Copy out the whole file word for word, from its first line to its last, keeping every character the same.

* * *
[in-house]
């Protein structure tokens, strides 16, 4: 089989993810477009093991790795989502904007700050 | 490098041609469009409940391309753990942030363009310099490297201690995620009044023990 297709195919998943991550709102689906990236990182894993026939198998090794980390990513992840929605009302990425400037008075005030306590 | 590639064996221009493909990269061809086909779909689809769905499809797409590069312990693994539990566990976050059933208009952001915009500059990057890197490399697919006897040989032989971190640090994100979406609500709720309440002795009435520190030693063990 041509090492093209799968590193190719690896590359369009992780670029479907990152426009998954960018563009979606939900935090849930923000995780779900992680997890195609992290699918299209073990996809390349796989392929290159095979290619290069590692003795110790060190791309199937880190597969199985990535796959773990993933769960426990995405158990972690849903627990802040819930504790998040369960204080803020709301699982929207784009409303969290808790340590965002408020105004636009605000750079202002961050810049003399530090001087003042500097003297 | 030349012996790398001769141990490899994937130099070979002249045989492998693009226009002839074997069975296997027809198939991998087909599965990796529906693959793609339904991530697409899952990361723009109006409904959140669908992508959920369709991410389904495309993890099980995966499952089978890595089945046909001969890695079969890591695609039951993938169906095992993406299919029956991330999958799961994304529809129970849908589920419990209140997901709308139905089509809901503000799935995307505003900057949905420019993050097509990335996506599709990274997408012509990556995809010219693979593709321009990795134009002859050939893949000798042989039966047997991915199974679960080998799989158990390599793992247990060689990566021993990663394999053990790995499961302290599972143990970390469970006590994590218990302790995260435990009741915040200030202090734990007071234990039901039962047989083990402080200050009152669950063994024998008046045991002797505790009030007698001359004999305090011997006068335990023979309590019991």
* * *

[in-house]
């Protein structure tokens, strides 16, 4: 089989993810477009093991790795989502904007700050 | 490098041609469009409940391309753990942030363009310099490297201690995620009044023990 297709195919998943991550709102689906990236990182894993026939198998090794980390990513992840929605009302990425400037008075005030306590 | 590639064996221009493909990269061809086909779909689809769905499809797409590069312990693994539990566990976050059933208009952001915009500059990057890197490399697919006897040989032989971190640090994100979406609500709720309440002795009435520190030693063990 041509090492093209799968590193190719690896590359369009992780670029479907990152426009998954960018563009979606939900935090849930923000995780779900992680997890195609992290699918299209073990996809390349796989392929290159095979290619290069590692003795110790060190791309199937880190597969199985990535796959773990993933769960426990995405158990972690849903627990802040819930504790998040369960204080803020709301699982929207784009409303969290808790340590965002408020105004636009605000750079202002961050810049003399530090001087003042500097003297 | 030349012996790398001769141990490899994937130099070979002249045989492998693009226009002839074997069975296997027809198939991998087909599965990796529906693959793609339904991530697409899952990361723009109006409904959140669908992508959920369709991410389904495309993890099980995966499952089978890595089945046909001969890695079969890591695609039951993938169906095992993406299919029956991330999958799961994304529809129970849908589920419990209140997901709308139905089509809901503000799935995307505003900057949905420019993050097509990335996506599709990274997408012509990556995809010219693979593709321009990795134009002859050939893949000798042989039966047997991915199974679960080998799989158990390599793992247990060689990566021993990663394999053990790995499961302290599972143990970390469970006590994590218990302790995260435990009741915040200030202090734990007071234990039901039962047989083990402080200050009152669950063994024998008046045991002797505790009030007698001359004999305090011997006068335990023979309590019991």